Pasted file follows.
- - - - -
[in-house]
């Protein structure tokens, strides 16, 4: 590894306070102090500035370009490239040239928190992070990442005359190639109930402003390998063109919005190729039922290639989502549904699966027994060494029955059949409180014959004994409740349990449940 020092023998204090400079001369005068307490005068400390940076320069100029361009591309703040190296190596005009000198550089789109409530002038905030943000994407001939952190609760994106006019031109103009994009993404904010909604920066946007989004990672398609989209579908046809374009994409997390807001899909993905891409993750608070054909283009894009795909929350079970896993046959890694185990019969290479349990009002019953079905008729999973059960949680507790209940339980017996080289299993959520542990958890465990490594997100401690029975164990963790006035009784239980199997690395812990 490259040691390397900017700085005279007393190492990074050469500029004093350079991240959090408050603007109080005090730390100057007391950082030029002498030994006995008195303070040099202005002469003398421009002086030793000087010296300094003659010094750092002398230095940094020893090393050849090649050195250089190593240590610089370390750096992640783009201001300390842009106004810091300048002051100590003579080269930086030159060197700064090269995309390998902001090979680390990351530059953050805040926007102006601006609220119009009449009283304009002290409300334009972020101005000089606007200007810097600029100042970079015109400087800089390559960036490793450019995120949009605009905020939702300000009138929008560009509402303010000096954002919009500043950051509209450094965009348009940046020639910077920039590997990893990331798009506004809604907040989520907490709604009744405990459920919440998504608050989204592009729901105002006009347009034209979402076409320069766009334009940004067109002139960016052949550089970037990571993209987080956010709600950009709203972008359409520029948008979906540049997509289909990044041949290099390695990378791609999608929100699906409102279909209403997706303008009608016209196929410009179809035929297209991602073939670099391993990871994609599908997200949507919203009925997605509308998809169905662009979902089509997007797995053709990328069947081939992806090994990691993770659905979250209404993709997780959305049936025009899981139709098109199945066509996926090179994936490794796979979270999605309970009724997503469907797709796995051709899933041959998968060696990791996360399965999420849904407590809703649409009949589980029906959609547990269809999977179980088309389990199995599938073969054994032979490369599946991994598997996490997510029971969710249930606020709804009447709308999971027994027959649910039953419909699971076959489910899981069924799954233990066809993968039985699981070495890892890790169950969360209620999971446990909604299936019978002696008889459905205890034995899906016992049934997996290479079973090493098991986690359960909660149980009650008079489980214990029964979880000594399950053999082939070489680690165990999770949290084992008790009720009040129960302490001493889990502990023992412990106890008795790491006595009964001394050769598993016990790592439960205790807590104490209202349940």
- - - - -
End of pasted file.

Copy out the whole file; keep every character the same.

[in-house]
């Protein structure tokens, strides 16, 4: 590894306070102090500035370009490239040239928190992070990442005359190639109930402003390998063109919005190729039922290639989502549904699966027994060494029955059949409180014959004994409740349990449940 020092023998204090400079001369005068307490005068400390940076320069100029361009591309703040190296190596005009000198550089789109409530002038905030943000994407001939952190609760994106006019031109103009994009993404904010909604920066946007989004990672398609989209579908046809374009994409997390807001899909993905891409993750608070054909283009894009795909929350079970896993046959890694185990019969290479349990009002019953079905008729999973059960949680507790209940339980017996080289299993959520542990958890465990490594997100401690029975164990963790006035009784239980199997690395812990 490259040691390397900017700085005279007393190492990074050469500029004093350079991240959090408050603007109080005090730390100057007391950082030029002498030994006995008195303070040099202005002469003398421009002086030793000087010296300094003659010094750092002398230095940094020893090393050849090649050195250089190593240590610089370390750096992640783009201001300390842009106004810091300048002051100590003579080269930086030159060197700064090269995309390998902001090979680390990351530059953050805040926007102006601006609220119009009449009283304009002290409300334009972020101005000089606007200007810097600029100042970079015109400087800089390559960036490793450019995120949009605009905020939702300000009138929008560009509402303010000096954002919009500043950051509209450094965009348009940046020639910077920039590997990893990331798009506004809604907040989520907490709604009744405990459920919440998504608050989204592009729901105002006009347009034209979402076409320069766009334009940004067109002139960016052949550089970037990571993209987080956010709600950009709203972008359409520029948008979906540049997509289909990044041949290099390695990378791609999608929100699906409102279909209403997706303008009608016209196929410009179809035929297209991602073939670099391993990871994609599908997200949507919203009925997605509308998809169905662009979902089509997007797995053709990328069947081939992806090994990691993770659905979250209404993709997780959305049936025009899981139709098109199945066509996926090179994936490794796979979270999605309970009724997503469907797709796995051709899933041959998968060696990791996360399965999420849904407590809703649409009949589980029906959609547990269809999977179980088309389990199995599938073969054994032979490369599946991994598997996490997510029971969710249930606020709804009447709308999971027994027959649910039953419909699971076959489910899981069924799954233990066809993968039985699981070495890892890790169950969360209620999971446990909604299936019978002696008889459905205890034995899906016992049934997996290479079973090493098991986690359960909660149980009650008079489980214990029964979880000594399950053999082939070489680690165990999770949290084992008790009720009040129960302490001493889990502990023992412990106890008795790491006595009964001394050769598993016990790592439960205790807590104490209202349940």